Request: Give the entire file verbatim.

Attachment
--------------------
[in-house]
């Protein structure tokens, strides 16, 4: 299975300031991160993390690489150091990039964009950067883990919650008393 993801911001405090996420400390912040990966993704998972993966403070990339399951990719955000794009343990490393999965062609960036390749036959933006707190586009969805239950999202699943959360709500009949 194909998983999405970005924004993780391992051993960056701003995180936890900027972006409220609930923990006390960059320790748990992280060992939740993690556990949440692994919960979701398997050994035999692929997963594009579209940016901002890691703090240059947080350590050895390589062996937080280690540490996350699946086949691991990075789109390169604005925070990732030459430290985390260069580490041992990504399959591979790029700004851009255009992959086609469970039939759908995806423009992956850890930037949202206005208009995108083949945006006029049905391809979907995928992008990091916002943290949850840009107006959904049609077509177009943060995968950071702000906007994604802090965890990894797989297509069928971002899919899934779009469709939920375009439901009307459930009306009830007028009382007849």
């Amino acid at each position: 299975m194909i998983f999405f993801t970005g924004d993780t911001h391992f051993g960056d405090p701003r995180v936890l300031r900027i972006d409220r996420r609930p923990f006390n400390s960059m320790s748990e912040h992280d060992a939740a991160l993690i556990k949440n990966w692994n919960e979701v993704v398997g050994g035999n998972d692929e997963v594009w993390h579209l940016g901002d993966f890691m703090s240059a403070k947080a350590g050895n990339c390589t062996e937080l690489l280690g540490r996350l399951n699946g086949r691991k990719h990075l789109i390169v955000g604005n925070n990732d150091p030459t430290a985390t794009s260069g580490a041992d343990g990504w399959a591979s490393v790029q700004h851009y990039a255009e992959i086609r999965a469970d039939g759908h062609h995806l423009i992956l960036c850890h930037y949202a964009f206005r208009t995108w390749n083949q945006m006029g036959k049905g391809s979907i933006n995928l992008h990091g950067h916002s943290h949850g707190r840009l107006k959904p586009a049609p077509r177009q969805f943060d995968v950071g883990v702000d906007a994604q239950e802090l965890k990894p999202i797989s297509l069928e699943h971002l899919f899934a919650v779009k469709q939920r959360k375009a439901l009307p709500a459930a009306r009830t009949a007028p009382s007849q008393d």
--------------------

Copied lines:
[in-house]
């Protein structure tokens, strides 16, 4: 299975300031991160993390690489150091990039964009950067883990919650008393 993801911001405090996420400390912040990966993704998972993966403070990339399951990719955000794009343990490393999965062609960036390749036959933006707190586009969805239950999202699943959360709500009949 194909998983999405970005924004993780391992051993960056701003995180936890900027972006409220609930923990006390960059320790748990992280060992939740993690556990949440692994919960979701398997050994035999692929997963594009579209940016901002890691703090240059947080350590050895390589062996937080280690540490996350699946086949691991990075789109390169604005925070990732030459430290985390260069580490041992990504399959591979790029700004851009255009992959086609469970039939759908995806423009992956850890930037949202206005208009995108083949945006006029049905391809979907995928992008990091916002943290949850840009107006959904049609077509177009943060995968950071702000906007994604802090965890990894797989297509069928971002899919899934779009469709939920375009439901009307459930009306009830007028009382007849």
């Amino acid at each position: 299975m194909i998983f999405f993801t970005g924004d993780t911001h391992f051993g960056d405090p701003r995180v936890l300031r900027i972006d409220r996420r609930p923990f006390n400390s960059m320790s748990e912040h992280d060992a939740a991160l993690i556990k949440n990966w692994n919960e979701v993704v398997g050994g035999n998972d692929e997963v594009w993390h579209l940016g901002d993966f890691m703090s240059a403070k947080a350590g050895n990339c390589t062996e937080l690489l280690g540490r996350l399951n699946g086949r691991k990719h990075l789109i390169v955000g604005n925070n990732d150091p030459t430290a985390t794009s260069g580490a041992d343990g990504w399959a591979s490393v790029q700004h851009y990039a255009e992959i086609r999965a469970d039939g759908h062609h995806l423009i992956l960036c850890h930037y949202a964009f206005r208009t995108w390749n083949q945006m006029g036959k049905g391809s979907i933006n995928l992008h990091g950067h916002s943290h949850g707190r840009l107006k959904p586009a049609p077509r177009q969805f943060d995968v950071g883990v702000d906007a994604q239950e802090l965890k990894p999202i797989s297509l069928e699943h971002l899919f899934a919650v779009k469709q939920r959360k375009a439901l009307p709500a459930a009306r009830t009949a007028p009382s007849q008393d």